18 Jun, 14 | by Ian Wacogne
Here’s a brief summary of a question put to me by Vin Diwakar, stimulated by the Children and Young People’s Health Outcomes Forum Summit 2014, and my response.
Importantly, in the original discussion I made an error; the NHS number does in fact have a check number. For more info, and an explanation, read on.
The question was: Why do hospitals use their own hospital numbers instead of their NHS number if the NHS number is a unique identifier?
As with many simple questions, the answer is complicated and multifactoral. Interestingly, from the way that folk have responded – the response “we should just make it happen” is popular, valid, but also needs to be thought through.
There are two important things we need to look at here; what I’ll call “checking”, and short term memory.
I work in a big, busy hospital. Our outpatient department handles about 150,000 attendances a year, our emergency department about 45,000 attendances per year.
About 8 years ago we altered our numbering in conjunction with introducing a new patient administration system – partly so that we could identify those from the new era, and partly so we could start from a sort of “zero” point again; we went from the letter C followed by six numbers, to the letter L followed by seven numbers. However, the first of those numbers was 1, and so, in a way, the number of changing digits was six. Over the past few years it is now reached the mid 1,300,000s for new registrations.
If I’m doing a ward round and we stop to look at an X-ray, I’ll sit at the computer and, if I’m lucky, someone will read the number to me. Immediately there are some things that I can tell from the number – intuitively if not explicitly.
If they start the number with “Z” I know they’re not looking at the right number.
If they give me an L then a number other than 1, there is a problem.
If they give me a C number with anything other than six digits, or an L number with anything other than 7 digits, there’s a problem.
If we’re talking a bout a three month old and they say “L10″ I think – that’s odd, an L10 would have been given out years ago…
Some of these bits of knowledge are more specialist – ie geeky – than others, but they’re all checks and balances. For example, and a little more generic, in the UK if someone tries to give you a telephone number that starts with the number 9, or tries to give you a postcode which doesn’t follow the sequence letter(s)-number-number-letters, you know they’re probably wrong. (Dates are another good example of this)
Now, here’s an even geekier bit. Some numbering systems are designed with a internal checking system. For example, the ISBN number, used for identifying books, includes a check digit at the end. In short, some mathematics is done on the identifying bit of number, which produces one or more extra digits. If there is an error then it is obvious (to software) that this cannot be a correct ISBN, so it doesn’t even bother looking. It’s a great example of identifying the error at the point at which it is made, rather than doing a complex correction later. Incidentally, your credit card number has the same sort of thing embedded.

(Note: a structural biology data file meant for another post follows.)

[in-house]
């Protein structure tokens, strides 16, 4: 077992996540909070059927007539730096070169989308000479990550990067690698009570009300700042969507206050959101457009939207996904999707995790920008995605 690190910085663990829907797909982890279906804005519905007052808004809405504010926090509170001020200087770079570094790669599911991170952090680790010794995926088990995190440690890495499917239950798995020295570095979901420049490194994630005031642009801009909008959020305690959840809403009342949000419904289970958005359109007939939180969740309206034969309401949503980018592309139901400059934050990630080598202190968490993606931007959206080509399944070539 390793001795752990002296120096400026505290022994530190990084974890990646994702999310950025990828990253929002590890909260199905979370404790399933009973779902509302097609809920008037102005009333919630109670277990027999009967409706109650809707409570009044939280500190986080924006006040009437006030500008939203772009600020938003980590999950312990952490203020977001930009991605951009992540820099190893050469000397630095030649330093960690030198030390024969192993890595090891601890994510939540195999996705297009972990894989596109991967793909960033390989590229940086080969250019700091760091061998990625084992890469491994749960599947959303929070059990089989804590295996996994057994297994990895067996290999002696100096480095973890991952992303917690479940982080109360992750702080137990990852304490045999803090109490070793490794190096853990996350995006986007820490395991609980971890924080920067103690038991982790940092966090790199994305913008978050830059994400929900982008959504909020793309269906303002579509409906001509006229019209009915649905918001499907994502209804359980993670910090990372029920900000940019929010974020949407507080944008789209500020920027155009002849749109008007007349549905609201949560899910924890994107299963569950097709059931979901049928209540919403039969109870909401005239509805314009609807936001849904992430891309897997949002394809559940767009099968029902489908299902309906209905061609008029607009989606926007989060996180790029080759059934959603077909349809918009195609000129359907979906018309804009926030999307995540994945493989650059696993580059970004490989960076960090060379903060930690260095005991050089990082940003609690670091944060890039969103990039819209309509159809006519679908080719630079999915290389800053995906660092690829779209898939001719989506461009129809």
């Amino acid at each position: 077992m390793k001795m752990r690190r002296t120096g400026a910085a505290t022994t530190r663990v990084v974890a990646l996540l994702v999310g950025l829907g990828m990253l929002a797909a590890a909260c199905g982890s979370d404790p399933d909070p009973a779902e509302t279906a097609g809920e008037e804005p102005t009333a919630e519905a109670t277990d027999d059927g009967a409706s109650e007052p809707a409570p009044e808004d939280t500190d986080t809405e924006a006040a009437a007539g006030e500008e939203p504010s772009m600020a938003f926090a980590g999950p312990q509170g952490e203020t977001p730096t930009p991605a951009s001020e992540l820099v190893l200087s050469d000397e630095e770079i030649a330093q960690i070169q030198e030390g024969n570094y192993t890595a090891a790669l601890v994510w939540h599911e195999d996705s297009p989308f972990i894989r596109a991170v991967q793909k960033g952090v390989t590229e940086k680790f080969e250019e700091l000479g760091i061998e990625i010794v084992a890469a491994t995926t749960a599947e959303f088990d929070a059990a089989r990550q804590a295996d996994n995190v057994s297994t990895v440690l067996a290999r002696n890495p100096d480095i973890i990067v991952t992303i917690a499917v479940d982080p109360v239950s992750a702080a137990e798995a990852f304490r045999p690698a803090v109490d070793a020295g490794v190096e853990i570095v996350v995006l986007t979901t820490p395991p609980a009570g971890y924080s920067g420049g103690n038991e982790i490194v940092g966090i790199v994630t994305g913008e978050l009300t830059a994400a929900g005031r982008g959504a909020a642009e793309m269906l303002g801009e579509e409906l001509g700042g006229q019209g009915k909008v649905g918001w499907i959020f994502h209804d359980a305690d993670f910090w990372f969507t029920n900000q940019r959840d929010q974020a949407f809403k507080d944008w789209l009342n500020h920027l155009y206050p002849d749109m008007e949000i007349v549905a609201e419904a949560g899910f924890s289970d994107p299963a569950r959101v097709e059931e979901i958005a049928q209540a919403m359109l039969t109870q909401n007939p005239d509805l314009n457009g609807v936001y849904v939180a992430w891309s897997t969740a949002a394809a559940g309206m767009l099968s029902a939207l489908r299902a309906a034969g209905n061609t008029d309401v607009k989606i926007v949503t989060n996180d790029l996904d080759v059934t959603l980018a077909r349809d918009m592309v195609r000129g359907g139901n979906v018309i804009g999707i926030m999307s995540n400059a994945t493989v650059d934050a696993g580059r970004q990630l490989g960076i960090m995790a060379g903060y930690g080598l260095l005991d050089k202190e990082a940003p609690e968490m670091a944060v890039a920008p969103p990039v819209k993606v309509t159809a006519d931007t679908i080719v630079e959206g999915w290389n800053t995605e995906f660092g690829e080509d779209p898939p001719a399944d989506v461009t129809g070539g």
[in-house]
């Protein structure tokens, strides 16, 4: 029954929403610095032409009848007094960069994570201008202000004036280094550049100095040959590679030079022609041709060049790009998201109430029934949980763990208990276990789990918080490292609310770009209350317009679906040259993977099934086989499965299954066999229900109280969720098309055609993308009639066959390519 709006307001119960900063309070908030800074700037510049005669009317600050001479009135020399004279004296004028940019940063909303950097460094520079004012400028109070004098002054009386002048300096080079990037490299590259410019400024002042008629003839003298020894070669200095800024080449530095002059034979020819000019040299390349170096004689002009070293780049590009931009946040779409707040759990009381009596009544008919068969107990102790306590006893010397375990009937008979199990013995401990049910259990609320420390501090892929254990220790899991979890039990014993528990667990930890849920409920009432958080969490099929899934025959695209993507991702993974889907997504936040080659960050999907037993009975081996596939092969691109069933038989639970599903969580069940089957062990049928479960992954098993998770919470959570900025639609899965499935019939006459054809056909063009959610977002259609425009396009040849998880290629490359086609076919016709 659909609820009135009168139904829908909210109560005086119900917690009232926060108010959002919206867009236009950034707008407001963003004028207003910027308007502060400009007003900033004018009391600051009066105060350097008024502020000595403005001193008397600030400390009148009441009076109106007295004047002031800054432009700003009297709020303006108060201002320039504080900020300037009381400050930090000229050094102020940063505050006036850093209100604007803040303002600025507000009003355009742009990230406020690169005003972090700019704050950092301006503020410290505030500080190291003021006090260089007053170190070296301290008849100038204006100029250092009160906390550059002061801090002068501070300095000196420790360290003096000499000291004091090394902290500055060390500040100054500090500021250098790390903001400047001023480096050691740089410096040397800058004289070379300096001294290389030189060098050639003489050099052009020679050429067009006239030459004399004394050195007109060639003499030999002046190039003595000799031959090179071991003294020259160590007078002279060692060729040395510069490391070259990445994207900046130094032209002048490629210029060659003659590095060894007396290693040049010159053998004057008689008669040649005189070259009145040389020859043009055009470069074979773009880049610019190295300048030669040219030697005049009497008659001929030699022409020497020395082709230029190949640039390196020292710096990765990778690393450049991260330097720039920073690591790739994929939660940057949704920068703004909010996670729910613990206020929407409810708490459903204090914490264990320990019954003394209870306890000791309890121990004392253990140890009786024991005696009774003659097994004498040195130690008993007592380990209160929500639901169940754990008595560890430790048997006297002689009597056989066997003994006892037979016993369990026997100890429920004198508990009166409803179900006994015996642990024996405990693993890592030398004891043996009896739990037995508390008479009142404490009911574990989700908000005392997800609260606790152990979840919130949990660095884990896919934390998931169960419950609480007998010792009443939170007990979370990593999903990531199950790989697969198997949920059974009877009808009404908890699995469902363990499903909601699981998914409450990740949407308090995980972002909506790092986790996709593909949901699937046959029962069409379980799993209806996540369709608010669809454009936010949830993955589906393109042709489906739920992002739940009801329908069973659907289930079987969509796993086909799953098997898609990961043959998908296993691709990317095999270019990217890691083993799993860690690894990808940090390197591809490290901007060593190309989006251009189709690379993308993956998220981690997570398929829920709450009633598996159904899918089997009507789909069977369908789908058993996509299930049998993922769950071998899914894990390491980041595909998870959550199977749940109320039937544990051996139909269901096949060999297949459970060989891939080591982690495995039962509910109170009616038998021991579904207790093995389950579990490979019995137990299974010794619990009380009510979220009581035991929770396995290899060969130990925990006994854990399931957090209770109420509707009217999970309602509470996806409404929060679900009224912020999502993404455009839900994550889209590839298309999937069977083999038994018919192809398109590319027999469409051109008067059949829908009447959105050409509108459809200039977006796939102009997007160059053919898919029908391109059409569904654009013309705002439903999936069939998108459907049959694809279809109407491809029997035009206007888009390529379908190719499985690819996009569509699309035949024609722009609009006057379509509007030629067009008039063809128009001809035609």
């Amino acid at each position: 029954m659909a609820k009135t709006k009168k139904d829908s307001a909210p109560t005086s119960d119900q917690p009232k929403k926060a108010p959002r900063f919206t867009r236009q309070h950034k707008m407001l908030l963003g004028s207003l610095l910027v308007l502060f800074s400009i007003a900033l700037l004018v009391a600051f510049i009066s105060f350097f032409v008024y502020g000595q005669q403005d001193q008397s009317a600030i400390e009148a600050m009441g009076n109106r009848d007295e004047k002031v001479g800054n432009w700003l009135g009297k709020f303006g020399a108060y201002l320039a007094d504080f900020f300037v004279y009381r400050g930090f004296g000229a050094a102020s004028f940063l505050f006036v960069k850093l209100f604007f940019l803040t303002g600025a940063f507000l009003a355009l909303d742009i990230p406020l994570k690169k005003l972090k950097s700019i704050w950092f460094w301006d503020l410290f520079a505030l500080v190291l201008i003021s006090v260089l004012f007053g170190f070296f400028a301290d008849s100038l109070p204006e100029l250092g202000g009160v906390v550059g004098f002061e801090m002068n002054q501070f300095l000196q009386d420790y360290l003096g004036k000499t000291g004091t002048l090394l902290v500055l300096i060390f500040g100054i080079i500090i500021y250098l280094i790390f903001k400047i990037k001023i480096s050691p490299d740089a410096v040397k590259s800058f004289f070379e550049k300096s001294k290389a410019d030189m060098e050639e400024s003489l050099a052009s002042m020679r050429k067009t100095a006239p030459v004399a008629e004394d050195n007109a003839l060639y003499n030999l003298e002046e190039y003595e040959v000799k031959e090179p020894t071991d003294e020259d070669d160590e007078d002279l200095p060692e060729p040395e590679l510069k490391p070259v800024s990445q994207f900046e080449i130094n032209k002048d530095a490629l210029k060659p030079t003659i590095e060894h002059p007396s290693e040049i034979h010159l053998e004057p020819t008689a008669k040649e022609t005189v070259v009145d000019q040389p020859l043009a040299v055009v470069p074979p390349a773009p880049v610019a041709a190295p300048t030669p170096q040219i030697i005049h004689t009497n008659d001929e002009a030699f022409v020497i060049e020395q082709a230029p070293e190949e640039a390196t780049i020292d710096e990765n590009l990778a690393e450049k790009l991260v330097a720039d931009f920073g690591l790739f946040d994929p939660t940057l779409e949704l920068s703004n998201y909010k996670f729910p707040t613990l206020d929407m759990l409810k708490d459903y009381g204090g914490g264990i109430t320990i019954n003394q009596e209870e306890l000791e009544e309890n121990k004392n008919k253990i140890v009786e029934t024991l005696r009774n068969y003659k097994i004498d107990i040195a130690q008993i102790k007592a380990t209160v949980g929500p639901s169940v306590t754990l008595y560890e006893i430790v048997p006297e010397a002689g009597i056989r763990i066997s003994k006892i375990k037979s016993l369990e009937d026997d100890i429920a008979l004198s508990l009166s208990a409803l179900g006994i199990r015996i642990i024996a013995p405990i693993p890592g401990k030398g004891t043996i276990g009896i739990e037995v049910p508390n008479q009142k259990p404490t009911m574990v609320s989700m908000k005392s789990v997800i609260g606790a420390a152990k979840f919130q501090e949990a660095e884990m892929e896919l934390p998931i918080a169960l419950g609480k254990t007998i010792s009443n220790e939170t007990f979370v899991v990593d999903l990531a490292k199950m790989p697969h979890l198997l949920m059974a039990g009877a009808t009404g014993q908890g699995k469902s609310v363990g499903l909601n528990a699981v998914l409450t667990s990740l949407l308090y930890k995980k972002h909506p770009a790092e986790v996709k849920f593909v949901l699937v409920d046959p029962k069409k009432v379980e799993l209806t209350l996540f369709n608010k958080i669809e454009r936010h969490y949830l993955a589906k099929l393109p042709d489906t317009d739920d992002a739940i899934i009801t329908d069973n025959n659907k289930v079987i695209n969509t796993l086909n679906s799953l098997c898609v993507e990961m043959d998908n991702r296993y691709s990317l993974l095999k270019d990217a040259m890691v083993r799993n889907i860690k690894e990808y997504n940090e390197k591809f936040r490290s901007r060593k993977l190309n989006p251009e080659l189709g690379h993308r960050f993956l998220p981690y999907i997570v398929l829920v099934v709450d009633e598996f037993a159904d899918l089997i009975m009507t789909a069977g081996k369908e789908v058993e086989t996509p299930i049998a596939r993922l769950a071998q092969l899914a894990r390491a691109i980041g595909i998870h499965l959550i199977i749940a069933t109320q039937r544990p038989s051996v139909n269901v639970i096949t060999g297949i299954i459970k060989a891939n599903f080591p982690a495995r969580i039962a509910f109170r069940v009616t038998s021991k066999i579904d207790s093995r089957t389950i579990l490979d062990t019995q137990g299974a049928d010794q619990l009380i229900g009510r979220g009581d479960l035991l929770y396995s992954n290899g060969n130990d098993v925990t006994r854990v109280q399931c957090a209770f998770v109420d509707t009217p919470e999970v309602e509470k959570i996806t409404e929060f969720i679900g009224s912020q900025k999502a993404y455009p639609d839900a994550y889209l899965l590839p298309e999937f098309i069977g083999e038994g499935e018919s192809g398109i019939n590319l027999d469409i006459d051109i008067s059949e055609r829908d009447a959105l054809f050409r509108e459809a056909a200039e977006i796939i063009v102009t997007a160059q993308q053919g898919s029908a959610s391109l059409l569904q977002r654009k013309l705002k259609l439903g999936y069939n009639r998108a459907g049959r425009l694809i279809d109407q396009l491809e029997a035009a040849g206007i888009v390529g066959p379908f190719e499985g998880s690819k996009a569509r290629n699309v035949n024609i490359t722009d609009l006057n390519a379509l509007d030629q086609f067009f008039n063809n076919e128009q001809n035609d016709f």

The bit I discovered this evening, when reading around this, is that the NHS number does in fact include a check number – there’s a wonderfully complex description (not explanation) here. (Good luck with the modulo 11 bit) But the thing is, it’s not possible for me to spot – as I write it down – whether or not it’s right, any more than I can spot a correct credit card number or ISBN. (There are geeks who can do this as a party trick, thankfully not the sorts of party I get invited to…)
Now then, short term memory. Comfortably you can remember a six digit number as you turn a page. Seven is stretching it a bit. Over this and you’ve really into expert memory territory. Note that there some strings you may think you can remember that are longer than 6 items – so a long surname, or a sentence. But, they’re riddled with rules you’ve spent a lifetime learning; remove the rules – make the surname “kljafdwaerjk” and you’ll take two turns of the page.
Of course you know where this is going. The NHS number is 10 digits long. If we used it in our paper-based systems we would introduce error after error. Every time we turned a page, we’d have to check back at least twice just to have a shot at getting the whole ten digit number onto the next page. There would be so many transcription errors that we’d pick up late, and usually only after we attempted to use it in a computer system to access other information. We’d spend hours unpicking these errors – back through pages of notes, altering the number, so that it did not get unwittingly transmitted forwards.
So, why don’t we use the NHS number instead of local hospital numbers? Because, at the moment, in the mostly pre-electronic era it is too risky, because humans can’t cope with ten digits which they can’t easily sense check each time they write.
But in the fully electronic era? Now there’s a thought
– Ian Wacogne